The next step in audio evolution was a “component.” Though it was almost the size of an actual stereo component, it was essentially a glorified clock radio with a tape deck.

I loved it and my crude radio compilations of Journey, The Police, and Duran Duran had never sounded better.

But, several of my friends were burgeoning audiophiles and were putting together actual rack systems and so, as Spring Break arrived in March of ’84, I was ready to take the first step in entering into this audio arms race.

So, on the first morning of the first day of that break, I headed into Cincinnati with a couple friends and $150 I had saved from a part-time job with the intent to purchase an actual tape deck.

It was, of course, raining.

By that evening, I had contributed to Pioneer’s first quarter profits, purchasing a sleek, silver CT-20 model (with Dolby). It would be toward the end of the summer before I would scrounge up enough cash to add an actual tuner and speakers to the electronic menagerie, so I hooked up the tape deck to the glorified clock radio.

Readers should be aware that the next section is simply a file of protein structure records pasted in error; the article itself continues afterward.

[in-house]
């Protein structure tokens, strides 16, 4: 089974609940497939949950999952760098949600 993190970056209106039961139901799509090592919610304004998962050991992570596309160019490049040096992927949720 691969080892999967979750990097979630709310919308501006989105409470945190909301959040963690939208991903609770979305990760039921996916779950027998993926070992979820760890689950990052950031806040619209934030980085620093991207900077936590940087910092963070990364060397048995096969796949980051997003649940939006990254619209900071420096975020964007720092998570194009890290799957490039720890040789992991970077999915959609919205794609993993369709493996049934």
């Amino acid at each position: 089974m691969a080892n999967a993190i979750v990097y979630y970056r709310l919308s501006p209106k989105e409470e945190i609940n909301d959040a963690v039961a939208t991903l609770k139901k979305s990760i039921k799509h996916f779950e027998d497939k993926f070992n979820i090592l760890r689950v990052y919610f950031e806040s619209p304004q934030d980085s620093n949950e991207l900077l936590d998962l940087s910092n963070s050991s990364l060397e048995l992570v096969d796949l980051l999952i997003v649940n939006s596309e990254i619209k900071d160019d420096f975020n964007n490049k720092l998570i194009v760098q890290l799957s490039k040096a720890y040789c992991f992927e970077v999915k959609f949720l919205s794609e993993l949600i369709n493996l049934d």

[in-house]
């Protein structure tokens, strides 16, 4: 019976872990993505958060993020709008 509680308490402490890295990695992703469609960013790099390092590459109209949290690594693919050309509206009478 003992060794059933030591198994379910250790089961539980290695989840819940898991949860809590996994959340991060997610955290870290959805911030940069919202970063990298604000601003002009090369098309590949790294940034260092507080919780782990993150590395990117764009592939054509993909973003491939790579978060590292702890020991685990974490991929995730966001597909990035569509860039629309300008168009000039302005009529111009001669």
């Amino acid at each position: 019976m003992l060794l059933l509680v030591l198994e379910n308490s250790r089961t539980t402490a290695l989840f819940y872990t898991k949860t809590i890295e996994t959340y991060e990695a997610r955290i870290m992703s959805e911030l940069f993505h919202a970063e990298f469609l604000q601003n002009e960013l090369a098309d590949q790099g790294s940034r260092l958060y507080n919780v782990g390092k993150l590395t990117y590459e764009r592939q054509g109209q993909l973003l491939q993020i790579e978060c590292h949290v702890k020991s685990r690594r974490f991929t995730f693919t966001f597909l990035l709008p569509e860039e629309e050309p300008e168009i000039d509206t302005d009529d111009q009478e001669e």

And there was no place on earth that I’d rather have been that Spring Break than sprawled out on my bedroom floor, setting recording levels, dubbing cassettes, and taping songs from the radio.

Here are four songs I distinctly remember taping from various stations as I got to know the tape deck which would be a fixture in my life for the next five or six years…

Bon Jovi – She Don’t Know Me
from Bon Jovi

Though I’ve never really been a fan aside from a couple songs, I’ve always kind of rooted for Bon Jovi. He seems like a pretty good guy.